Since the foreclosure epidemic began, banks have been foreclosing on homes at record rates. However, some of these foreclosures may not have been legal. Homeowners have alleged claims of “robo-signing” against banks and mortgage firms, but according to a recent article in the Chicago Tribune, robo-signing prosecutions may not lead to especially harsh penalties. In fact, while “five giant mortgage firms” are paying nearly $25 billion to settle claims of “robo-signing and other foreclosure abuses,” only one robo-signing case has actually gone before a jury. As of March 1st, only two robo-signing prosecutions were pending, and a judge recently decided to throw out one of those cases.
What does this mean in Illinois? Although mortgage companies are paying money to settle these claims, they may not be held accountable for robo-signing abuses and other fraudulent foreclosure mechanisms. If you’ve been a victim of robo-signing or another foreclosure abuse, you may be able to challenge your foreclosure in court with help from an experienced attorney.
What is Robo-Signing?
The term was coined in 2010, as consumers realized that the mortgage lending industry was using false affidavits to support thousands of foreclosure cases. This sparked a “robo-signing scandal,” in which several large banks and mortgage lenders put a temporary freeze on pending foreclosures until the mess could be sorted out.
So what does this term mean for homeowners? In nearly half of U.S. states, foreclosing on a home requires the lender (i.e., the bank) to go to court in order to finalize that foreclosure. In court, the lender also must show two things: 1) that the borrower defaulted on the mortgage, and 2) that the lender is the owner of the mortgage.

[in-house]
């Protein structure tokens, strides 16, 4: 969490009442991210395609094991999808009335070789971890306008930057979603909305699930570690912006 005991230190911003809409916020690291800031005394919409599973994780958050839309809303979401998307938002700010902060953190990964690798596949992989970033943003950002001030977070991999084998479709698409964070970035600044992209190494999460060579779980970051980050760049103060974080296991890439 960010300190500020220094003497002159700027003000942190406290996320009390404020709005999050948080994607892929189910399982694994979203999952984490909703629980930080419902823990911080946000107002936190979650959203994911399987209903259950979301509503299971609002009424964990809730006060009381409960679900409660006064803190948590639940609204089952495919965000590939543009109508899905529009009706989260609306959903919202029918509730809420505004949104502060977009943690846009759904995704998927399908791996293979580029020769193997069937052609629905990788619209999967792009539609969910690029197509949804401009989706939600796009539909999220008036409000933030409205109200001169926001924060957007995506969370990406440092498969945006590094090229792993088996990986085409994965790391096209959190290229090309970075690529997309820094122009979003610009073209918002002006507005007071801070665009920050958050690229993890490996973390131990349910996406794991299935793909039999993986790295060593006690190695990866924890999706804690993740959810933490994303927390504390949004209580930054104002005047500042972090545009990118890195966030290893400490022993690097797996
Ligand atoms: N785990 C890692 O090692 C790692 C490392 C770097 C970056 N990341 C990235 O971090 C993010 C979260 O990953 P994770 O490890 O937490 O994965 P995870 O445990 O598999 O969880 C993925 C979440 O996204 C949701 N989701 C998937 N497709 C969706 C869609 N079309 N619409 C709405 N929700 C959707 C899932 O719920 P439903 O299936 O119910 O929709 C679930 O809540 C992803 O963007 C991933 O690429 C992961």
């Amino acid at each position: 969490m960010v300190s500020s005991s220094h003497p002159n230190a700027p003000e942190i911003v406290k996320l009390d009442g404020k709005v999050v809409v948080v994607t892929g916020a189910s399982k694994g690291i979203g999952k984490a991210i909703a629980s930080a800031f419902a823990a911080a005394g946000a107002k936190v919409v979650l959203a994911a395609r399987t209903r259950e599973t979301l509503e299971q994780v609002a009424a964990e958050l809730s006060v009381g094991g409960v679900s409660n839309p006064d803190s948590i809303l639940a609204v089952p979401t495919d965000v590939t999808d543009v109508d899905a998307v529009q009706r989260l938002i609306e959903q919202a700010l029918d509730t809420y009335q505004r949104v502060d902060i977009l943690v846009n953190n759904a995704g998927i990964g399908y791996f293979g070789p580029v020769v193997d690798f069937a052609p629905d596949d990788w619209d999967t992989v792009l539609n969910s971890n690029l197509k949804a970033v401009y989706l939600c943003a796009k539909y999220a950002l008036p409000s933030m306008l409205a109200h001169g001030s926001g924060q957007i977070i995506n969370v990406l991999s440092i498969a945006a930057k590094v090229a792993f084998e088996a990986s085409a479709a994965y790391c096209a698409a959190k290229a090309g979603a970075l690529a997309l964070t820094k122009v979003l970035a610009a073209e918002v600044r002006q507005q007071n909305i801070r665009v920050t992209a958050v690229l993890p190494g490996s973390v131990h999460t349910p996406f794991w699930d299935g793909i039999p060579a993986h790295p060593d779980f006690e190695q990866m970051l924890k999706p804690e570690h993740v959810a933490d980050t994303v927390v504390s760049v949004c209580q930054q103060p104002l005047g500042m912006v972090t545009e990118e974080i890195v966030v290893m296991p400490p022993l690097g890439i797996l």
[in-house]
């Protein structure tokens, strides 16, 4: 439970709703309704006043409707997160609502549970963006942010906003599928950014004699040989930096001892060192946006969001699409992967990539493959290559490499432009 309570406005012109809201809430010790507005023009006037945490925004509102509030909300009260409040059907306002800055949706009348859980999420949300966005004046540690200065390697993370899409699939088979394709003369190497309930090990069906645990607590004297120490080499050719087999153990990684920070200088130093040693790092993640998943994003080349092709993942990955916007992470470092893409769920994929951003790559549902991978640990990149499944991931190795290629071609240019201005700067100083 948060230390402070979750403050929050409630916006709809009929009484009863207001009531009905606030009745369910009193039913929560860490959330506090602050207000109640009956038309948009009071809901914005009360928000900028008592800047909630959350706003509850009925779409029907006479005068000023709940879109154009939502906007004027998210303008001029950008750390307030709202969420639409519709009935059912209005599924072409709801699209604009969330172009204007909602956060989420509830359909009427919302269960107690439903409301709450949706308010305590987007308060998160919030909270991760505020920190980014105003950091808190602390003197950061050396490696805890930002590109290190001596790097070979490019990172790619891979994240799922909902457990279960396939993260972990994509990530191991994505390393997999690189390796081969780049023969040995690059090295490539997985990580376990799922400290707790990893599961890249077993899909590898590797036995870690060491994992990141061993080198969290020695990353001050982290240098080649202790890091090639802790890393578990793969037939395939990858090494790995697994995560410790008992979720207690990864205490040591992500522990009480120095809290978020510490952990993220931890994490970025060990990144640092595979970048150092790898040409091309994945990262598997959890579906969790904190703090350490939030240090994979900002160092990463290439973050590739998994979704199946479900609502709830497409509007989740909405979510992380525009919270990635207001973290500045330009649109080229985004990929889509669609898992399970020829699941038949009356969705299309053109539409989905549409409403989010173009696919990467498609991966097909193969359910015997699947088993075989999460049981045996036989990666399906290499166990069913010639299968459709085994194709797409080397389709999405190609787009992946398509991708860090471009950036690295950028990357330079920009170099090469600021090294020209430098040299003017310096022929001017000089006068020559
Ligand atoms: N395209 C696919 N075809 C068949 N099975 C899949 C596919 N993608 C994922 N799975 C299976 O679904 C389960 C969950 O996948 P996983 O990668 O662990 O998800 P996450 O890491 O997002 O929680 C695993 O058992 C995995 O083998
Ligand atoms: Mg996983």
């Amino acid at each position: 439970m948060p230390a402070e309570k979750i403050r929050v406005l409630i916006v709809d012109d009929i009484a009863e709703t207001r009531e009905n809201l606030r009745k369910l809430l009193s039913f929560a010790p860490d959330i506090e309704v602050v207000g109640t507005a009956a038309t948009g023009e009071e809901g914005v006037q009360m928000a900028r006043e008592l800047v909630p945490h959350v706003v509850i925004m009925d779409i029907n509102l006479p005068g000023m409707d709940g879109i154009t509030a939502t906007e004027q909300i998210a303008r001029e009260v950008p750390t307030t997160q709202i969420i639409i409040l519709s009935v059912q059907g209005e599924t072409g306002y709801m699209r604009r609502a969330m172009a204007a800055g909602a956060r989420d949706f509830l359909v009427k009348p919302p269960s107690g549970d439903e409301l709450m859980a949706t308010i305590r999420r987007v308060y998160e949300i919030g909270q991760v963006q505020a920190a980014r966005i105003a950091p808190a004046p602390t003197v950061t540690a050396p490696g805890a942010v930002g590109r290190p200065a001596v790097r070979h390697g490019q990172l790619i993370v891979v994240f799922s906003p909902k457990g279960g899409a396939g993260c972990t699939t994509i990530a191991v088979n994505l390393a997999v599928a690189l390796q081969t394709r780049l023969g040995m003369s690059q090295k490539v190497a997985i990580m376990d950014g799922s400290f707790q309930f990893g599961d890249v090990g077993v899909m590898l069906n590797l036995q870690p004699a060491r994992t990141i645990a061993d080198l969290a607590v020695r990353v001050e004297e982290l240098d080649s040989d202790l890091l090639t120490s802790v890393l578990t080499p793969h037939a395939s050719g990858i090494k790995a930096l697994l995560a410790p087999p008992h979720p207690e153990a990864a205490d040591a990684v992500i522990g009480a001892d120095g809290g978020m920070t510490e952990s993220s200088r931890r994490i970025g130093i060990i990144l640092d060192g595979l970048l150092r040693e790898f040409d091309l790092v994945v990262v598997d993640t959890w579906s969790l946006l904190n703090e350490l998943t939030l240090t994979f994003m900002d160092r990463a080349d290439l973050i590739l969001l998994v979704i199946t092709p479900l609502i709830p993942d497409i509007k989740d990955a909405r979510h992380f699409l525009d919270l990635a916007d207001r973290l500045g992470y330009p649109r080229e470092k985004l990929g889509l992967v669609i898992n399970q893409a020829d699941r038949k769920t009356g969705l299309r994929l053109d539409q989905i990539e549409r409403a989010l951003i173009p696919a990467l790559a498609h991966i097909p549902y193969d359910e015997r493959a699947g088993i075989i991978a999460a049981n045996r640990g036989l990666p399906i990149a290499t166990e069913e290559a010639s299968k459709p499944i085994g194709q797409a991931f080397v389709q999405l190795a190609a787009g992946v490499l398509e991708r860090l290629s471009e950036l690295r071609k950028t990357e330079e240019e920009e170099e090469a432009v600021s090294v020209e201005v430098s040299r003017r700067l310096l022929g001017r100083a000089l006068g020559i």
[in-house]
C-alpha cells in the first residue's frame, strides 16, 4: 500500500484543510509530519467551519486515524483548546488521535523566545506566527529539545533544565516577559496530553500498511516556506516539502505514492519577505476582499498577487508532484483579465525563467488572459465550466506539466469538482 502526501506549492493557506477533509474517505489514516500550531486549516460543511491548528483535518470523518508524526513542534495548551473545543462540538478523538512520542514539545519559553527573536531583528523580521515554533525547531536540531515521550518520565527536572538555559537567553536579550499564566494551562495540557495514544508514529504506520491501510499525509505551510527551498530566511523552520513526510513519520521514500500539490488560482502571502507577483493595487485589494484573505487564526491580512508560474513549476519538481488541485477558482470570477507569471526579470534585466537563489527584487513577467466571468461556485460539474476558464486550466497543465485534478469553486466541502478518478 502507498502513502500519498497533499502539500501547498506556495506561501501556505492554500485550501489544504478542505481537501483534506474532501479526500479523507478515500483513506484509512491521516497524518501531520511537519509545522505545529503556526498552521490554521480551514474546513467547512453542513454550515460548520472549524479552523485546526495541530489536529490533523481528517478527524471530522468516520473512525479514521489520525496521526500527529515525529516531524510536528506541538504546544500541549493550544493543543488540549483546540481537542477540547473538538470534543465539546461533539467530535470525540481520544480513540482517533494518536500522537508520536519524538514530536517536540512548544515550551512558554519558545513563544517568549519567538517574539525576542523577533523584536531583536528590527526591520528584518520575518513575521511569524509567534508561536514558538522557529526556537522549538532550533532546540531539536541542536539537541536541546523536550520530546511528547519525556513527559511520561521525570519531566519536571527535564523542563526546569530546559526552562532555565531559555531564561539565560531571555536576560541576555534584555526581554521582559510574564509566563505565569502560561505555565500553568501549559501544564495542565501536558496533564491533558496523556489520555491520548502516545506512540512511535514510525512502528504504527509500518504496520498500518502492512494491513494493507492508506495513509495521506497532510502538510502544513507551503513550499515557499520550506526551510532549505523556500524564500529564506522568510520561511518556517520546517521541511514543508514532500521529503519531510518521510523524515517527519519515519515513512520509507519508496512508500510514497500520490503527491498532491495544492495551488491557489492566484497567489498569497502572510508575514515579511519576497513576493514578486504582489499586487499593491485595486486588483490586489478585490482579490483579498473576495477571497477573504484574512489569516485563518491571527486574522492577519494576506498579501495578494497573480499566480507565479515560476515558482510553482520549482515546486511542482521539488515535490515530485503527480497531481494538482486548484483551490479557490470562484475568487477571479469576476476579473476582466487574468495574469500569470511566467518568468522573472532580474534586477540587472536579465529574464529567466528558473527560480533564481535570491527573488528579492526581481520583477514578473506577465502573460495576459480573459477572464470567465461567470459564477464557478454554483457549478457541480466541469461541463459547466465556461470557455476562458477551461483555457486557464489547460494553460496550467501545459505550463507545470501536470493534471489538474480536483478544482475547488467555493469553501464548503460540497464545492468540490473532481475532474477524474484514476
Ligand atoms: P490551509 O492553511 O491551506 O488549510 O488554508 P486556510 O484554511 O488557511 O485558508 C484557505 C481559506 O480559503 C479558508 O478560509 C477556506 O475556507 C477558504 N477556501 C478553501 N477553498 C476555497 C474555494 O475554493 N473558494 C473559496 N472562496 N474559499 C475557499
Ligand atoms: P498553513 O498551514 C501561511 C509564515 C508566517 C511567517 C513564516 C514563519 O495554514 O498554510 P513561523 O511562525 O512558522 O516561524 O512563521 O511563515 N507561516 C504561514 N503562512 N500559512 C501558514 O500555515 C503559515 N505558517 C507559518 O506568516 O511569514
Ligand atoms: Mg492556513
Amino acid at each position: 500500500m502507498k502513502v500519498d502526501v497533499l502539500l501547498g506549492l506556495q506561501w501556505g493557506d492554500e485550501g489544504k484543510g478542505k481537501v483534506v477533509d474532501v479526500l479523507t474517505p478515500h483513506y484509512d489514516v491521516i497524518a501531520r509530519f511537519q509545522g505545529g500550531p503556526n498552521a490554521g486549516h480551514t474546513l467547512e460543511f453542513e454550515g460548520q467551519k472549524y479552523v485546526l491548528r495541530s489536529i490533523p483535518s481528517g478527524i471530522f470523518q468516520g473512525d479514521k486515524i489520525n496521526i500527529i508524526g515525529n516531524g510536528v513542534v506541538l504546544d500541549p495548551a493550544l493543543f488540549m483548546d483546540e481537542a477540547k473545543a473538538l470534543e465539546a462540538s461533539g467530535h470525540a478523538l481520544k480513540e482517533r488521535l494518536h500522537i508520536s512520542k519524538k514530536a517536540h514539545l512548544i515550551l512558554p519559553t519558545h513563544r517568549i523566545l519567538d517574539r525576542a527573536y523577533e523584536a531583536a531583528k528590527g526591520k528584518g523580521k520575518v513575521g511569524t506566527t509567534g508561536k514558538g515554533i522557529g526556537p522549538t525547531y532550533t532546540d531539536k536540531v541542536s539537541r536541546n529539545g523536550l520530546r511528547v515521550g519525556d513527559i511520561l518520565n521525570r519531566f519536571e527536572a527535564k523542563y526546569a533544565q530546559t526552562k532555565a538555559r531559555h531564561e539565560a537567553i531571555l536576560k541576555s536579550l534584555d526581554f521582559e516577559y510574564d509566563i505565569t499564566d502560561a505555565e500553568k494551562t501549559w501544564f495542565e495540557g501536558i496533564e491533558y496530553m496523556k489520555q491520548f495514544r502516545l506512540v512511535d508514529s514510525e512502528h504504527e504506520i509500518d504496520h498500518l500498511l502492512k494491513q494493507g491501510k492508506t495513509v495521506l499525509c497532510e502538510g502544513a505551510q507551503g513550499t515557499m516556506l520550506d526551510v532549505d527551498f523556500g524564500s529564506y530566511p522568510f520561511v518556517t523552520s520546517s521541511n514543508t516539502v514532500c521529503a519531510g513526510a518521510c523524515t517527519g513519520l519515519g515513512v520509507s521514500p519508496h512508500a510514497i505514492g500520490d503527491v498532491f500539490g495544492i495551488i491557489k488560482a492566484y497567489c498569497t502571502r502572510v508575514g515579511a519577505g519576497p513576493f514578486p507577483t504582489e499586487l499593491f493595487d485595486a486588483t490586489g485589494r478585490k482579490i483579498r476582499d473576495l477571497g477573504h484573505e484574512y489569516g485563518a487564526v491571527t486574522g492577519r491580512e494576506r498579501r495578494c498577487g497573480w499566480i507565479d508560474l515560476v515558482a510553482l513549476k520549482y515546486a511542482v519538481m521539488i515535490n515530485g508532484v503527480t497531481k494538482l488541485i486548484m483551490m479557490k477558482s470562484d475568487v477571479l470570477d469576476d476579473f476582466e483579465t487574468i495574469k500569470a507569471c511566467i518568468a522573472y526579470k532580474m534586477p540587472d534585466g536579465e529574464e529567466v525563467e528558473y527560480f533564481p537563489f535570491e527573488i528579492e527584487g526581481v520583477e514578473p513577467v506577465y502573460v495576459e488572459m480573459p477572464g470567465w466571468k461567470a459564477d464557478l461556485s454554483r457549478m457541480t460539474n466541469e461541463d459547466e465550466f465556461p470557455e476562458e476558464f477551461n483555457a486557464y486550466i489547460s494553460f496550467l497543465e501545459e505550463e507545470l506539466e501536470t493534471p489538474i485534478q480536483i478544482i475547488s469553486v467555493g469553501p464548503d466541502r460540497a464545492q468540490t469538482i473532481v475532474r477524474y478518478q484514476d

The lender proves that the borrower defaulted and that it owns the mortgage by submitting documents to the court, as well as an affidavit. What is an affidavit? According to Nolo.com, it’s a written statement, signed under oath, by a person who has looked at all of the mortgage documents and has found them to be true. The affidavit is typically signed by an employee of the bank, and it’s supposed to prevent any foreclosures in situations where the borrower either hasn’t defaulted, or in situations where the bank can’t prove that it owns the mortgage. In other words, it’s intended to prevent a fraudulent foreclosure.
Because large American banks were foreclosing on thousands of properties, some of their employees began signing these affidavits without playing by the rules—the bank employees either hadn’t reviewed the documents properly, or they had “no basis for believing that the homeowner was in default or that the bank owned the loan.” Since the affidavits were signed so quickly and without proper knowledge, this fraudulent act became known as “robo-signing.”
The Tampa Bay Times summed up “robo-signing” as a “back-office system of quickly signing off on foreclosure documents like affidavits without actually doing what the affidavits say was done. Also known as cheating and lying.”
Where are Robo-Signing Cases Now?
Huge banks such as JPMorgan Chase, Wells Fargo, GMAC, and Bank of America were implicated in the robo-signing scandal.
The Chicago Tribune noted that, of only two prosecutions in the country, the first involved 100+ felony counts against title officers from a Jacksonville, Florida mortgage servicer. A Nevada District Court Judge who heard this case ruled that the “prosecutors committed misconduct” in the case, leading the judge to dismiss the indictments. The second robo-signing prosecution led to guilty pleas of conspiracy, forgery, and falsifying documents. The defendant in that case now faces up to five years in federal prison and at least two in state prison.
Are you facing a foreclosure? Do you think you may have been a victim of robo-signing? Contact us today to discuss your case.
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